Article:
The federal court is appealing to the Supreme Court of Canada to end a massive class-action lawsuit against the Royal Canadian Mounted Police alleging “systemic negligence” in its handling of allegations of bullying and harassment.
The plaintiffs allege that internal channels within the RCMP to handle complaints of bullying and harassment are ineffective because they depend on the chain of command. The statement of claim says that chain of command is often made up of people who were either responsible for the offending behaviour or acted to protect others.
A Federal Court judge last year certified the lawsuit — which is seeking more than $1.1 billion — as a class action. Earlier this fall, a judge dismissed the Crown’s arguments seeking to de-certify the class action claim.
The Attorney General of Canada is now appealing the case up to the Supreme Court of Canada, arguing an RCMP member’s claims of harassment and bullying can be addressed by filing a grievance or harassment complaint, or through an internal RCMP Code of Conduct investigation.
The federal Department of Justice referred questions about the case to the RCMP.
“Canada is asking the Supreme Court of Canada to hear its appeal to obtain clarity on whether the courts should certify a class action relating to workplace disputes when there are already administrative resolution processes in place,” said RCMP Commissioner Brenda Lucki in a media statement.
In its appeal documents, the federal government is arguing the lower courts’ decisions will “do grave harm” and have wide-reaching impacts on workplace disputes among non-unionized employees.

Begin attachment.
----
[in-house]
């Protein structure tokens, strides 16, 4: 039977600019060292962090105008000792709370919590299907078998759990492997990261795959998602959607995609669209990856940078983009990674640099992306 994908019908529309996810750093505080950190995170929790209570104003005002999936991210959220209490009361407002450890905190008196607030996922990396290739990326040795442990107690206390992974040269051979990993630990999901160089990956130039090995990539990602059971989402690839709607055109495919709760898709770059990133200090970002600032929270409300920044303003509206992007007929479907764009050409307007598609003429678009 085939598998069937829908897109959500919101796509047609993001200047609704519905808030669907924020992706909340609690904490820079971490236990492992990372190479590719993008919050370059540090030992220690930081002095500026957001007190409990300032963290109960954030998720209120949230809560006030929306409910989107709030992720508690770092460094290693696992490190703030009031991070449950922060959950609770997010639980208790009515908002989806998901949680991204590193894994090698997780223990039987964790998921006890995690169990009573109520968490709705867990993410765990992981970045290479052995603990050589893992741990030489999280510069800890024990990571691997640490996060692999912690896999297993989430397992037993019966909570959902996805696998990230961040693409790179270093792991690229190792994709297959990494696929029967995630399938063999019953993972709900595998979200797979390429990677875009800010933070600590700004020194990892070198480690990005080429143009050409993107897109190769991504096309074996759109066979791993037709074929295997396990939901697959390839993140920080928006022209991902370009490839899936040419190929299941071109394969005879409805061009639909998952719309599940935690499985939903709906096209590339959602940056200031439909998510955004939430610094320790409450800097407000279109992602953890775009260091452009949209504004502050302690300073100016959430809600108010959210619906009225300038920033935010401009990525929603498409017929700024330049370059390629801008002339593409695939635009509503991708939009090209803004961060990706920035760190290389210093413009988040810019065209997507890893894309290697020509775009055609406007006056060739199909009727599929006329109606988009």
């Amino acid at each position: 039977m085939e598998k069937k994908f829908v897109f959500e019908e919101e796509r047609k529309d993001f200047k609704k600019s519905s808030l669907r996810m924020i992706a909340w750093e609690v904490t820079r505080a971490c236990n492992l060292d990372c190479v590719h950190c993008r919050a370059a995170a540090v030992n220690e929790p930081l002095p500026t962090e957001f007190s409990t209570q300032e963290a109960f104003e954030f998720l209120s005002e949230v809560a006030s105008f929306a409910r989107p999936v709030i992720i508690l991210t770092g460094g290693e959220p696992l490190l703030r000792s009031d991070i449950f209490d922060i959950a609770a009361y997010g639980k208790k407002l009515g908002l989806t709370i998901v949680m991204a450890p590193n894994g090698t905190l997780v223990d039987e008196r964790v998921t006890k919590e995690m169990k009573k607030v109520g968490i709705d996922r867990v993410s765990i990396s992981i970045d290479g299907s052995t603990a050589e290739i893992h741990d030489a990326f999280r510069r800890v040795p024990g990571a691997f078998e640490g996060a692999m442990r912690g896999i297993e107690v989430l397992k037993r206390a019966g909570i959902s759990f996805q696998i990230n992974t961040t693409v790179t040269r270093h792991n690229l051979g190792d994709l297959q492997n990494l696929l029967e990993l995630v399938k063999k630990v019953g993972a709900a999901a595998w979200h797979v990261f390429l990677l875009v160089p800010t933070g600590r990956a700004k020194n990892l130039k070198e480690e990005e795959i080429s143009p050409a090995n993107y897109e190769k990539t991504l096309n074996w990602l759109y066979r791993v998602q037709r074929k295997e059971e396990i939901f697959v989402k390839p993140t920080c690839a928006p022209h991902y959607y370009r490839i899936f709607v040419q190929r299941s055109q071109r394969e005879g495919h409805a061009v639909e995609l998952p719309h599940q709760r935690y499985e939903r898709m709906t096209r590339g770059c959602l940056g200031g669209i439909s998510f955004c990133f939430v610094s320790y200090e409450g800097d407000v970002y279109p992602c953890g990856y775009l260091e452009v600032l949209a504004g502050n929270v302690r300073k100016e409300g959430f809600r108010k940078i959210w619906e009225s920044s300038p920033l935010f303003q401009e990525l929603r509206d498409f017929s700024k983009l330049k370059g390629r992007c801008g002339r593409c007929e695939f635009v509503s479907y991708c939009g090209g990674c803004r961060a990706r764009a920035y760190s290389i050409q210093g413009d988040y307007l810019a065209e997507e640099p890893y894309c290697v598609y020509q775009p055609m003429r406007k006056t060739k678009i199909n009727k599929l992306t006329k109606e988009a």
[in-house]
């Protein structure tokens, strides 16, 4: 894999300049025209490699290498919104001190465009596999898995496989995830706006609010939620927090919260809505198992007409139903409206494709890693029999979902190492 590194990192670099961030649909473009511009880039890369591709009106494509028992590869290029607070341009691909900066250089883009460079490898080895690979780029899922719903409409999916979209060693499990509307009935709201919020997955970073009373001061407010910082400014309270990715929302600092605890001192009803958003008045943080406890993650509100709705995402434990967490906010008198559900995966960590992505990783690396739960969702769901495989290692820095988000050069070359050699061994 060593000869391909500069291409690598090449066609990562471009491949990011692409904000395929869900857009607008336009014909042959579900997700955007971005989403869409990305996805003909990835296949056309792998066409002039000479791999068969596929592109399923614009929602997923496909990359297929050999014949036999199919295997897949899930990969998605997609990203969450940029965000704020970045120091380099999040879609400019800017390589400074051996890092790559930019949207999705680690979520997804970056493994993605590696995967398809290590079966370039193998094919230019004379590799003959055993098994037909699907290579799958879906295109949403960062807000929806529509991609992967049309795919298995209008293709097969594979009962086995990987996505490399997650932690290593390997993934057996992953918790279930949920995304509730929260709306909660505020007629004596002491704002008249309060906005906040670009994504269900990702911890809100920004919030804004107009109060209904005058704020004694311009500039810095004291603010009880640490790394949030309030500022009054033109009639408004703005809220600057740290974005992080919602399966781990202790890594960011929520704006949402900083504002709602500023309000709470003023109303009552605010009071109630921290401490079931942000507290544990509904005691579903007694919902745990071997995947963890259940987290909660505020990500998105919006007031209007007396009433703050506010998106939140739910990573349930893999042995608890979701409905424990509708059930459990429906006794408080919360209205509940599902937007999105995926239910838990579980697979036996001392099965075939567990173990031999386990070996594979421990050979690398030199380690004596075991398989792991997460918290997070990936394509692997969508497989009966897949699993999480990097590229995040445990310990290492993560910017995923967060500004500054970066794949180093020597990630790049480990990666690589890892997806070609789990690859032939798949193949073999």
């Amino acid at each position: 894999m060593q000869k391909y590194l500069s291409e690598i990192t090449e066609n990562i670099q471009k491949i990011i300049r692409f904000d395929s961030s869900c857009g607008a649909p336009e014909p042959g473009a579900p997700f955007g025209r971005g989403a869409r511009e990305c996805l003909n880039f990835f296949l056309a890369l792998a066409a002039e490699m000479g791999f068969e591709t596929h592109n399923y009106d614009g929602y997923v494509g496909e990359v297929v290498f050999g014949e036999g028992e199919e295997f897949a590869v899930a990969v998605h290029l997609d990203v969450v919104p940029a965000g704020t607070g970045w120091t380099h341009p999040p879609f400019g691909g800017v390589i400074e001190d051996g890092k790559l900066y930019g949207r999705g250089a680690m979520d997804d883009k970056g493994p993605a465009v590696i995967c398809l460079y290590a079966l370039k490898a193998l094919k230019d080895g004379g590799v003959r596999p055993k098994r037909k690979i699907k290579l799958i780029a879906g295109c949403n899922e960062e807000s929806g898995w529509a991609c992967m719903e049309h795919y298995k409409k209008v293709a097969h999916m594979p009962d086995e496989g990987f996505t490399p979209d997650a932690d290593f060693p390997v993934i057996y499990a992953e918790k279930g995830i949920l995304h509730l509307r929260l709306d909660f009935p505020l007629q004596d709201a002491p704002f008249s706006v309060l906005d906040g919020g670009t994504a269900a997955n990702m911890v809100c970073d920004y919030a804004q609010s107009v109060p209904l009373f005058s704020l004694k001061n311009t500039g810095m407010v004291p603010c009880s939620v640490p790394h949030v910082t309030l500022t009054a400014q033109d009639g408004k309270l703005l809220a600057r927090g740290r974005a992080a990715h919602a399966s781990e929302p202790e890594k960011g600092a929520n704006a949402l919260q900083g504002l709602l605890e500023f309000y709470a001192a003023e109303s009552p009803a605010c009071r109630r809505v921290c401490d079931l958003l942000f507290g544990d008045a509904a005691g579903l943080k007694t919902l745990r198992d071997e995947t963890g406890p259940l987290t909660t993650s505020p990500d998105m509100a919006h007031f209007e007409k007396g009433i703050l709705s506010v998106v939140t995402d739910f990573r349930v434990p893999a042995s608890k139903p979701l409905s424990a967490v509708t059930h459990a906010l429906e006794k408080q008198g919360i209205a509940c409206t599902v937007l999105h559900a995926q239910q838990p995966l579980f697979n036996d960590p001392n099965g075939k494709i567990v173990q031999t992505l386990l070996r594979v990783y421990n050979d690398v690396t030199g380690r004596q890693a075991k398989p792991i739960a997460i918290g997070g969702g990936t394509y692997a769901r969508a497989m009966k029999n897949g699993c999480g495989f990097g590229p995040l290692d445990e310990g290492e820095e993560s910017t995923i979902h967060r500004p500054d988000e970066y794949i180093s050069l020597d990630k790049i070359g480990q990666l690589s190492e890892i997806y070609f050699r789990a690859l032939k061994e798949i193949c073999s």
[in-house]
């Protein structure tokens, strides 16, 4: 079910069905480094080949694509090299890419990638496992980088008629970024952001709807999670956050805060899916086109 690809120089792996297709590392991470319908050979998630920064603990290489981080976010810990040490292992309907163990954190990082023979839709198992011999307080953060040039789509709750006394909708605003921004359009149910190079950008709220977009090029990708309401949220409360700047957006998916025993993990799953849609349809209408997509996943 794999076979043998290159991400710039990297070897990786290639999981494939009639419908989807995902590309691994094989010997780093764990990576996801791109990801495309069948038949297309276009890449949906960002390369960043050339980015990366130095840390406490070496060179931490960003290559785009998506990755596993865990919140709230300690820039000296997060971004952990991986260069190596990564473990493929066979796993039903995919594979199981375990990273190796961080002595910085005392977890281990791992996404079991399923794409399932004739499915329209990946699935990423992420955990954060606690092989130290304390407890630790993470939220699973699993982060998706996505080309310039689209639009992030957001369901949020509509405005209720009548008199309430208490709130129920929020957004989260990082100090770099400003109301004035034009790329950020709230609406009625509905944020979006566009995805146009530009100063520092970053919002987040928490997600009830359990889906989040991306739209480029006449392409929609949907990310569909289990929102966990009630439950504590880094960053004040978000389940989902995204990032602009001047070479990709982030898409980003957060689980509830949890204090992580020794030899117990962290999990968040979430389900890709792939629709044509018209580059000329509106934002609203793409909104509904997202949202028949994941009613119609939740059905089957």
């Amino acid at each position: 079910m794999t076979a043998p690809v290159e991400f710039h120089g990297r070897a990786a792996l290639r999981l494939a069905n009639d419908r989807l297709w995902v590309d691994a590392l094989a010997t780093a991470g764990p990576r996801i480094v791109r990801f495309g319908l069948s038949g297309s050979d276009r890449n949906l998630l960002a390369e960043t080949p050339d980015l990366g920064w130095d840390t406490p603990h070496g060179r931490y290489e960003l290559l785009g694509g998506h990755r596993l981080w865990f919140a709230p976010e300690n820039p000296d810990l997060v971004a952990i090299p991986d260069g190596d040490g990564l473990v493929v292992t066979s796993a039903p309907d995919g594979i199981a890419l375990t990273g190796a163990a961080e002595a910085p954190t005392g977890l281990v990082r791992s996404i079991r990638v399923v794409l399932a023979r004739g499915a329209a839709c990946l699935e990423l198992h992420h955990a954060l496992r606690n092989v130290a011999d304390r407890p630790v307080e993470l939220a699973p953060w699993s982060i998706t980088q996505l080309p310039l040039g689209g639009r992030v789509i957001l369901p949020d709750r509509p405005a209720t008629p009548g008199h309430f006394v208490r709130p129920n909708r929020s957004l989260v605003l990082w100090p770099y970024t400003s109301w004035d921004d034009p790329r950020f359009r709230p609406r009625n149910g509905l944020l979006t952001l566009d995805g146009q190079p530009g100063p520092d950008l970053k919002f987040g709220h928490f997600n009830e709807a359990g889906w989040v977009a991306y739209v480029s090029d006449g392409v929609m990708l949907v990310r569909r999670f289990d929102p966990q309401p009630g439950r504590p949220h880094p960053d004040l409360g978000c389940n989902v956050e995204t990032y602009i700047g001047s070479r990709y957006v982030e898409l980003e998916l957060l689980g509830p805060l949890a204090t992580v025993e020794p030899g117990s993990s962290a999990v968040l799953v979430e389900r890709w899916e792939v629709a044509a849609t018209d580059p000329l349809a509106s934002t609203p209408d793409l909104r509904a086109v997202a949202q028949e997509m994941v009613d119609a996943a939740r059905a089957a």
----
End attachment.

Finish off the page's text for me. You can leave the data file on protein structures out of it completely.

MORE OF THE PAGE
It also argues the matter was settled in a 2005 Supreme Court decision, known as Vaughan, involving a federal public servant’s fight for early retirement benefits.
In that case, the bench ruled that Parliament had created a comprehensive scheme for dealing with labour disputes and that scheme shouldn’t be jeopardized by permitting parallel access to the courts.
“The court’s reasoning allows for the routine evasion of statutory workplace dispute resolution regimes by whole classes of non-unionized employees,” the Crown wrote.
“Troublingly, this extraordinary assumption of jurisdiction would not be based on particularized evidence of the inefficacy of the existing regimes. As this court noted in Vaughan, the outcome could give a new dimension to the concept of floodgates.”
One of the lead plaintiffs in the case, Geoffrey Greenwood, said he endured workplace reprisals after reporting allegations of bribery and corruption against fellow RCMP drug officers in 2008 — years before RCMP members were allowed to unionize.
Greenwood said he was demonized and ostracized by fellow officers who wanted him to drop the case.
“I ended up kind of leaving a shell of a person,” he told CBC back in 2018. “Your whole character is torn apart and stripped down and you’re villainized.”
In her statement, Lucki said the RCMP has made an ongoing effort to address harassment.
“All of these efforts are a reflection of the RCMP’s continued dedication to fostering a safe and inclusive workplace,” she said.
“We are confident the changes we are implementing will show significant results for our employees and the RCMP.”
Almost a year ago, former Supreme Court justice Michel Bastarache released a scathing report pointing to systemic cultural problems within the RCMP and called for an external review of the future of the iconic Canadian institution.
The report grew out of the Merlo-Davidson settlement, which was the result of a separate class action lawsuit on behalf of women who were sexually abused or discriminated against while serving in the RCMP.